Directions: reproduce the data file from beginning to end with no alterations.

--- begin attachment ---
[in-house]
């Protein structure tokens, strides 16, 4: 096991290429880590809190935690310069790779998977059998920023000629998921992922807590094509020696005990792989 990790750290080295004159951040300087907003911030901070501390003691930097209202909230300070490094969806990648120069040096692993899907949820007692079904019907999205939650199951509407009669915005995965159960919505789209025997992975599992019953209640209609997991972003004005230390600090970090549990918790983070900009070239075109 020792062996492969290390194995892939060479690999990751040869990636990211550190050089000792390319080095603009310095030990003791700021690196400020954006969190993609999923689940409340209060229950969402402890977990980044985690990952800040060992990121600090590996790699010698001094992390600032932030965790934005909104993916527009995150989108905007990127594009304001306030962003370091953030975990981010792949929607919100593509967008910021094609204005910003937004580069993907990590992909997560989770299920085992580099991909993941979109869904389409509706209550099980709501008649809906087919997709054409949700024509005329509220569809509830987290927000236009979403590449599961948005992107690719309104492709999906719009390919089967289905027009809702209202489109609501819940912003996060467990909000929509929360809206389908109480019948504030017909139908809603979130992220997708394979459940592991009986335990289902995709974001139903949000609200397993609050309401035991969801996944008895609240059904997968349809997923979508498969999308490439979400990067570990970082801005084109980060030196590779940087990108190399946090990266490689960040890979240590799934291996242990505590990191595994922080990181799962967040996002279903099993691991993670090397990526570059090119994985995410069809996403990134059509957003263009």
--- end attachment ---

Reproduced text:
[in-house]
């Protein structure tokens, strides 16, 4: 096991290429880590809190935690310069790779998977059998920023000629998921992922807590094509020696005990792989 990790750290080295004159951040300087907003911030901070501390003691930097209202909230300070490094969806990648120069040096692993899907949820007692079904019907999205939650199951509407009669915005995965159960919505789209025997992975599992019953209640209609997991972003004005230390600090970090549990918790983070900009070239075109 020792062996492969290390194995892939060479690999990751040869990636990211550190050089000792390319080095603009310095030990003791700021690196400020954006969190993609999923689940409340209060229950969402402890977990980044985690990952800040060992990121600090590996790699010698001094992390600032932030965790934005909104993916527009995150989108905007990127594009304001306030962003370091953030975990981010792949929607919100593509967008910021094609204005910003937004580069993907990590992909997560989770299920085992580099991909993941979109869904389409509706209550099980709501008649809906087919997709054409949700024509005329509220569809509830987290927000236009979403590449599961948005992107690719309104492709999906719009390919089967289905027009809702209202489109609501819940912003996060467990909000929509929360809206389908109480019948504030017909139908809603979130992220997708394979459940592991009986335990289902995709974001139903949000609200397993609050309401035991969801996944008895609240059904997968349809997923979508498969999308490439979400990067570990970082801005084109980060030196590779940087990108190399946090990266490689960040890979240590799934291996242990505590990191595994922080990181799962967040996002279903099993691991993670090397990526570059090119994985995410069809996403990134059509957003263009």